Curlee said through her recent records request she seeks “activity, not people.” She did not name specific activity, but did express concern with Williamson Strong.

“I think that is a concern — the fact that they are an unregistered organization acting politically,” Curlee said.

“Let me ask you, why is it from Williamson Strong’s inception, there seemed to be concentrated activity and focus that anyone not agreeing with Common Core and the status quo was treated substantially different and called out by name?”

Several present members of the group, including Jennifer Smith and Kim Henke, protested that Williamson Strong is a parent organization without political ties.

“I’ve never once met you, and I’m one of the founding members of Williamson Strong,” Henke said.

“We don’t have any money. We’re parents. We have a Facebook page, which is free, and a WordPress website that costs $5 a month. We’re not a PAC.”

Henke and Smith also asked Curlee to provide proof of accusations that Williamson Strong members have threatened Curlee and her family.

“I and several of my friends have been accused of harassing you and your family, slander, lying, compromising the election and even threatening to kill you and your family,” Henke said, referencing Curlee’s Facebook page.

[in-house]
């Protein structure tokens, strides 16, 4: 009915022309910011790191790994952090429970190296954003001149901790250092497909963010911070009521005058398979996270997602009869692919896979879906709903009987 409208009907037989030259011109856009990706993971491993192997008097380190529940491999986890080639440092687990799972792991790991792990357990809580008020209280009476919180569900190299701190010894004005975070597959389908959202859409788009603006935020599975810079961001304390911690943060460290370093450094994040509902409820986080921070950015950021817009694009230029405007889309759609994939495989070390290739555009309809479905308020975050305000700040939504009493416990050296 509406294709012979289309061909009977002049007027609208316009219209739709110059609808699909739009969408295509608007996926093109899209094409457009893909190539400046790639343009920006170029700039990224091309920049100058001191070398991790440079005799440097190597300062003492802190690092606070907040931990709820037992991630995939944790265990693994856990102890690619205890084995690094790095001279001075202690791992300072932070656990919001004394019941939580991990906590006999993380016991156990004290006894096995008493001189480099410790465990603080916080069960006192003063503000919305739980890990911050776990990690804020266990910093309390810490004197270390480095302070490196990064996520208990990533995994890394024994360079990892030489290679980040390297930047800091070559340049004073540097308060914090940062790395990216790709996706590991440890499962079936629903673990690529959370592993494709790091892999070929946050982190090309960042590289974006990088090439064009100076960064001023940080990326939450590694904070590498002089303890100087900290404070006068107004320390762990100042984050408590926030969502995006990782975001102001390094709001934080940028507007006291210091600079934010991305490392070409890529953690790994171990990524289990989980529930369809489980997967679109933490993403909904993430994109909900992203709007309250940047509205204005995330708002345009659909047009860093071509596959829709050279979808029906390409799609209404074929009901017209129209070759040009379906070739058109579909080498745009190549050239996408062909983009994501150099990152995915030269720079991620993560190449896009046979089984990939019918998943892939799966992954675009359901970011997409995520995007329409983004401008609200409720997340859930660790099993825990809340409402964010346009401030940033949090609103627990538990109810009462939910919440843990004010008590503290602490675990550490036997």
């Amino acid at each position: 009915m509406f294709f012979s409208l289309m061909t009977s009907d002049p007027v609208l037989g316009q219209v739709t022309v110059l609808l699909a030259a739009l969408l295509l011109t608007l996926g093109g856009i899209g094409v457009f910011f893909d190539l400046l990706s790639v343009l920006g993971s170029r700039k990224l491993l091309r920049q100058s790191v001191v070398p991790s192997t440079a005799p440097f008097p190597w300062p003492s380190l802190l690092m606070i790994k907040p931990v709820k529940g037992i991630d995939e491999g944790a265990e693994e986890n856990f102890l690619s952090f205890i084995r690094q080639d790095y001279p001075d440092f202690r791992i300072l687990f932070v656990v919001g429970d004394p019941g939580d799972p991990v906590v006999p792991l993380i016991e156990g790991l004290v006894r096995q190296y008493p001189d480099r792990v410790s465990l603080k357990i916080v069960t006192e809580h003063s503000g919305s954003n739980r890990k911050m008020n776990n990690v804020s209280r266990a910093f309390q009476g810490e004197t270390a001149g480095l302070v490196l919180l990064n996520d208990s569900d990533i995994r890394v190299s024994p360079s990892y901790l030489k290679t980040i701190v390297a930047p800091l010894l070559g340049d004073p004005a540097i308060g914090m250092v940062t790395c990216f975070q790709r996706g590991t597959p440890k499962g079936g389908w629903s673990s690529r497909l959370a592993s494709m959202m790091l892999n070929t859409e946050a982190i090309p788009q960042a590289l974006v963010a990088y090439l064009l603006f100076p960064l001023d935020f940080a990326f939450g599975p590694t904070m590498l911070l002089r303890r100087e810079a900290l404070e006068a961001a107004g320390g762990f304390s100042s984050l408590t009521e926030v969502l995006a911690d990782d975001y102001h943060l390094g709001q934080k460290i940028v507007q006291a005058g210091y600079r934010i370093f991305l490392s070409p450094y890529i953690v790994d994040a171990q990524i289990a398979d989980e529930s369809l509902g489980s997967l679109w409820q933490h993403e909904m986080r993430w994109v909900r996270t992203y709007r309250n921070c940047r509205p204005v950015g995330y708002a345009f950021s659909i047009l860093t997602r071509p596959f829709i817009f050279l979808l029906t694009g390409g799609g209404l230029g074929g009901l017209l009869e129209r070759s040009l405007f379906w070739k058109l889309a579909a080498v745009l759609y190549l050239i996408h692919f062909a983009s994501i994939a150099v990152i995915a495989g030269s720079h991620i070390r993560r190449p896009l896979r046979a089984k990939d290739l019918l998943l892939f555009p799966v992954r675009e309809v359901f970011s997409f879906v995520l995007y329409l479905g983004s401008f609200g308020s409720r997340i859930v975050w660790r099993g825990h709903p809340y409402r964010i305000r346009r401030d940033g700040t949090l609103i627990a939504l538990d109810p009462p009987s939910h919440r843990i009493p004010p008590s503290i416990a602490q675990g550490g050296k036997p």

Smith also asked for proof that Williamson Strong members have made threats, and that she would pursue litigation if accusations didn’t stop.

Curlee shared with the room two anecdotes.

“After our first school board meeting, in which we were sworn in, my daughter and my husband was there, and there was a group from Williamson Strong. A county commissioner told my daughter, ‘I’m very proud of your mom,’ and someone from Williamson Strong said, ‘There is nothing to be proud about,'” Curlee said.

“Another instance was in early voting. I went into the main building, and when I came back, my daughter was crying.”

Curlee was also pressed about her Twitter account that goes by the handle, @ISaidKnow, which is a private account and locked unlike her school board account, @curlee4wcs.

Curlee said it was unfair to question her private Twitter account, but not the Twitter account of District 7 board member Bobby Hullett.

“Bobby Hullett has a Twitter account, and my question is, is it fair to have a different expectation of me than someone else?”